HYMNS, then, have naturally and necessarily come to occupy the place of the Psalms in Christian churches, and this not only because poetical form is indispensably necessary to tune, but because they can set forth Christian truth in a way which the Psalms could not possibly do. Until Christ came in the flesh there could be no clear revelation of his Person and work. The Psalms, therefore, though, as interpreted by the light of the gospel, full of blessed truth, are inadequate exponents of Christian doctrine; and we might as well accept the preaching of the Old Testament prophets as fully adequate to the proclamation of the gospel, as confine our singing to the Psalms as amply sufficient for the utterance of Christian truth and the expression of gospel praise. Mr. Romaine used to object to the singing of hymns in public worship, as being mere human compositions. But, with all our respect for Mr. Romaine, might we not ask him if his sermons were not human compositions, and yet he preached them in the public worship of God; and were not the prayers that he read human compositions also? No, the very Psalms themselves, for which he so strongly pleaded, being versified by modern pens, were human compositions also, unless he believed that the same Spirit who inspired David to write them in the Hebrew, inspired Tate and Brady to translate them into English verse.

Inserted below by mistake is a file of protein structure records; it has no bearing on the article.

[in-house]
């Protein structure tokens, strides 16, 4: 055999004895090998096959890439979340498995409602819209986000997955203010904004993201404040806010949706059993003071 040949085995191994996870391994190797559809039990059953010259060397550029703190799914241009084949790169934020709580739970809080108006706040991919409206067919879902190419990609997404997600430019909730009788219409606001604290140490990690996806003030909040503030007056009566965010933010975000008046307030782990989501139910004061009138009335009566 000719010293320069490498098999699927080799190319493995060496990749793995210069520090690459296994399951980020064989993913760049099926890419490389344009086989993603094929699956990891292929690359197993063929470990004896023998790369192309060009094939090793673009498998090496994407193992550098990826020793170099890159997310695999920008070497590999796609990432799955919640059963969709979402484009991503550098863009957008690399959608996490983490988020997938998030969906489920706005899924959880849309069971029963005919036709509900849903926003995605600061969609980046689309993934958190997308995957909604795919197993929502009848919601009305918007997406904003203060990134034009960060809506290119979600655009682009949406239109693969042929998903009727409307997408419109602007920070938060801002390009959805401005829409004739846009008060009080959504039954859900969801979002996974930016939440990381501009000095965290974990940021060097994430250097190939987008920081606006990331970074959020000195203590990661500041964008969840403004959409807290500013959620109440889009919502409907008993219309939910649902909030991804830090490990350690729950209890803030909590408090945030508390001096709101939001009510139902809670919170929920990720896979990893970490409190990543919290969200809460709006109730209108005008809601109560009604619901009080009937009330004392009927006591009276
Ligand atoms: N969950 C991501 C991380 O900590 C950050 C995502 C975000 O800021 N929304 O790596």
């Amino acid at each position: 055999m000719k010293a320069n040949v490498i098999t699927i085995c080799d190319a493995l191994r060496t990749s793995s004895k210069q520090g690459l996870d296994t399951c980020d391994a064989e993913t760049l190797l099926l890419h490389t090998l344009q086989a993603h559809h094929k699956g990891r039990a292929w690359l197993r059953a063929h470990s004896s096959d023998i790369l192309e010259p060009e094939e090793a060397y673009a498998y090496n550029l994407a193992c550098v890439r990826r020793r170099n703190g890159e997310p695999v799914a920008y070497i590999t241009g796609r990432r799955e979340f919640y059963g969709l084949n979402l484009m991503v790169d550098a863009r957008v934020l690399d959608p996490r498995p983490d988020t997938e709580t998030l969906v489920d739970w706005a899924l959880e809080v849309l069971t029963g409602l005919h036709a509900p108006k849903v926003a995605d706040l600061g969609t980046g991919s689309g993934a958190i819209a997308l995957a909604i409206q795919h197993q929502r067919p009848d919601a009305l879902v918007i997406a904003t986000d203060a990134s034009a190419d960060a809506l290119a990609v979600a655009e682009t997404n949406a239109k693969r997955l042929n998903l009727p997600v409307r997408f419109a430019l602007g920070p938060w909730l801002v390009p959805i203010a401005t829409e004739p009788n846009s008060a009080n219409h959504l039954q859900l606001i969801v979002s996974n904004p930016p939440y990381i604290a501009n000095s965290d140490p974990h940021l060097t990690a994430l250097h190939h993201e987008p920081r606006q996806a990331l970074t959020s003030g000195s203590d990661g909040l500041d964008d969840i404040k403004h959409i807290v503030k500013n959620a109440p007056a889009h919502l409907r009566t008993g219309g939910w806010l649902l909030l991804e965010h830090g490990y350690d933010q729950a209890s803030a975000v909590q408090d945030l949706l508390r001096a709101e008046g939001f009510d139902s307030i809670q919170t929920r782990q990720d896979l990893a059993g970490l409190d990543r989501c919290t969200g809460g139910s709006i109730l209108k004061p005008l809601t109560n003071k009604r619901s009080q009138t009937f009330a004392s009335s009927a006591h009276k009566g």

HYMNS, then, as written by godly men, are to singing, as a part of the worship of God in our Christian assemblies, what the preaching of the servants of the Lord is to the proclaiming of the gospel; and we may add, what prayer by men of God is to the worshiping of him in spirit and in truth. The Lord, in tender mercy, as ever mindful of the needs of his people, has bestowed upon some of his saints and servants the grace and gift of experimental and poetical utterance, and has highly honored with his blessing the hymns written under his teaching and unction. What a treasure, for instance, have Hart's hymns been to the church of God, and how evidently he was especially inspired of the Holy Spirit to write them with an unction, savor, and power, which carry with them their own evidence to every heart that has felt their sweet influence. For the blessedness of hymns is not limited to the use of them in the public worship of God. They form a treasure of spiritual and experimental truth which the Holy Spirit makes use of to comfort the mourners in Zion. Their very form not only gives them a place in mind and memory, but condenses truth into the smallest compass, so as to present it in its very spirit and essence; both of which circumstances, we need not observe, are especially favorable to their application with a divine power to the heart. And as the gracious men who wrote them penned them for the most part under a divine influence, the Blessed Spirit, in applying them with a sweet unction to the soul, is but sealing on the hearts of others what he first wrought by his own grace in the hearts of their composers.